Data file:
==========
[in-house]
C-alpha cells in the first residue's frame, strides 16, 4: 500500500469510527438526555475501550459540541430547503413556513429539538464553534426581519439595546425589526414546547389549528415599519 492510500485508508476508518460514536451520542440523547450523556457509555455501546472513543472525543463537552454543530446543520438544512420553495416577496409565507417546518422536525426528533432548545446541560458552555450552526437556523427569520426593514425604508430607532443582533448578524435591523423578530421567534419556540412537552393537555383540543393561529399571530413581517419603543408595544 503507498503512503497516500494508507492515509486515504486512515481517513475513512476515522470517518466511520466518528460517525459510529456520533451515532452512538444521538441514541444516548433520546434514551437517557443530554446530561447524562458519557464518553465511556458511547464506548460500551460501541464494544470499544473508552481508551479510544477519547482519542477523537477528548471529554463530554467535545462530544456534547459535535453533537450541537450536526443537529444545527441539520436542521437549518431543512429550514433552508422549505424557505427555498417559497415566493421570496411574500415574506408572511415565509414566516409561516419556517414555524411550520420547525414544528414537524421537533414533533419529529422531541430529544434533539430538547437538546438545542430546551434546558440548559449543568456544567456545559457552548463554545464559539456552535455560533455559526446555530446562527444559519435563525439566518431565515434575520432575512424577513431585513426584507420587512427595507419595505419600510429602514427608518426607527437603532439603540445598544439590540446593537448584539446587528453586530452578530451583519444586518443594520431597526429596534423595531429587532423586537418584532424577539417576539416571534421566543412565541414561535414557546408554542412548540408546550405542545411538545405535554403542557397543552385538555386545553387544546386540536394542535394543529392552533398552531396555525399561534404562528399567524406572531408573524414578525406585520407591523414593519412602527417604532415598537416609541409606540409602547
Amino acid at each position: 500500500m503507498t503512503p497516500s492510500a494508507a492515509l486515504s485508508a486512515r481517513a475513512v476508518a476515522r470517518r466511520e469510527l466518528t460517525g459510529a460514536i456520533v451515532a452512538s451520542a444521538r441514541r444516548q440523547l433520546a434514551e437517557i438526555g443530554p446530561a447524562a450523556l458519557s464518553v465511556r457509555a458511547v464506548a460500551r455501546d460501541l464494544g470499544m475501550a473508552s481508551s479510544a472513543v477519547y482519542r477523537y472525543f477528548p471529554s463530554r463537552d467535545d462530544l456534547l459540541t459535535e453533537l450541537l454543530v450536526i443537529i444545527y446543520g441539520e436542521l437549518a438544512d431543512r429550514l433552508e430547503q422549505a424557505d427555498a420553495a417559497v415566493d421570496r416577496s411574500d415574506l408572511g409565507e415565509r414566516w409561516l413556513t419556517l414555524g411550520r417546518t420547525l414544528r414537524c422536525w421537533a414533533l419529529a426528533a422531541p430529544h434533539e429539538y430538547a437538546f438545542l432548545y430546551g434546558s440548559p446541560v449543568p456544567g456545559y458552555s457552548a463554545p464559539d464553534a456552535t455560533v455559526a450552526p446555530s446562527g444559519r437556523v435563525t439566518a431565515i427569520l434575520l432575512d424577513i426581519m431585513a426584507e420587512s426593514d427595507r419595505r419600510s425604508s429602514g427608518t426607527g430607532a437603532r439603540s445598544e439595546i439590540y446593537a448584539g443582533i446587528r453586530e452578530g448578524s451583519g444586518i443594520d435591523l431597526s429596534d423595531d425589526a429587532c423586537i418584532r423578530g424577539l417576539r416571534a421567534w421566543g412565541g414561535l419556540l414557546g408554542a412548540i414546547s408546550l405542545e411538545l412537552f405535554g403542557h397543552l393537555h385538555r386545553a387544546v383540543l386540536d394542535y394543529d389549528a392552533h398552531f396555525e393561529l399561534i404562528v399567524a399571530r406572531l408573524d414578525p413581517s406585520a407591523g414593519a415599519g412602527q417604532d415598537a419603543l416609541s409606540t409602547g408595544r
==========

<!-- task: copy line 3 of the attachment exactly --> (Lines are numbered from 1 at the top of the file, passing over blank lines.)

Amino acid at each position: 500500500m503507498t503512503p497516500s492510500a494508507a492515509l486515504s485508508a486512515r481517513a475513512v476508518a476515522r470517518r466511520e469510527l466518528t460517525g459510529a460514536i456520533v451515532a452512538s451520542a444521538r441514541r444516548q440523547l433520546a434514551e437517557i438526555g443530554p446530561a447524562a450523556l458519557s464518553v465511556r457509555a458511547v464506548a460500551r455501546d460501541l464494544g470499544m475501550a473508552s481508551s479510544a472513543v477519547y482519542r477523537y472525543f477528548p471529554s463530554r463537552d467535545d462530544l456534547l459540541t459535535e453533537l450541537l454543530v450536526i443537529i444545527y446543520g441539520e436542521l437549518a438544512d431543512r429550514l433552508e430547503q422549505a424557505d427555498a420553495a417559497v415566493d421570496r416577496s411574500d415574506l408572511g409565507e415565509r414566516w409561516l413556513t419556517l414555524g411550520r417546518t420547525l414544528r414537524c422536525w421537533a414533533l419529529a426528533a422531541p430529544h434533539e429539538y430538547a437538546f438545542l432548545y430546551g434546558s440548559p446541560v449543568p456544567g456545559y458552555s457552548a463554545p464559539d464553534a456552535t455560533v455559526a450552526p446555530s446562527g444559519r437556523v435563525t439566518a431565515i427569520l434575520l432575512d424577513i426581519m431585513a426584507e420587512s426593514d427595507r419595505r419600510s425604508s429602514g427608518t426607527g430607532a437603532r439603540s445598544e439595546i439590540y446593537a448584539g443582533i446587528r453586530e452578530g448578524s451583519g444586518i443594520d435591523l431597526s429596534d423595531d425589526a429587532c423586537i418584532r423578530g424577539l417576539r416571534a421567534w421566543g412565541g414561535l419556540l414557546g408554542a412548540i414546547s408546550l405542545e411538545l412537552f405535554g403542557h397543552l393537555h385538555r386545553a387544546v383540543l386540536d394542535y394543529d389549528a392552533h398552531f396555525e393561529l399561534i404562528v399567524a399571530r406572531l408573524d414578525p413581517s406585520a407591523g414593519a415599519g412602527q417604532d415598537a419603543l416609541s409606540t409602547g408595544r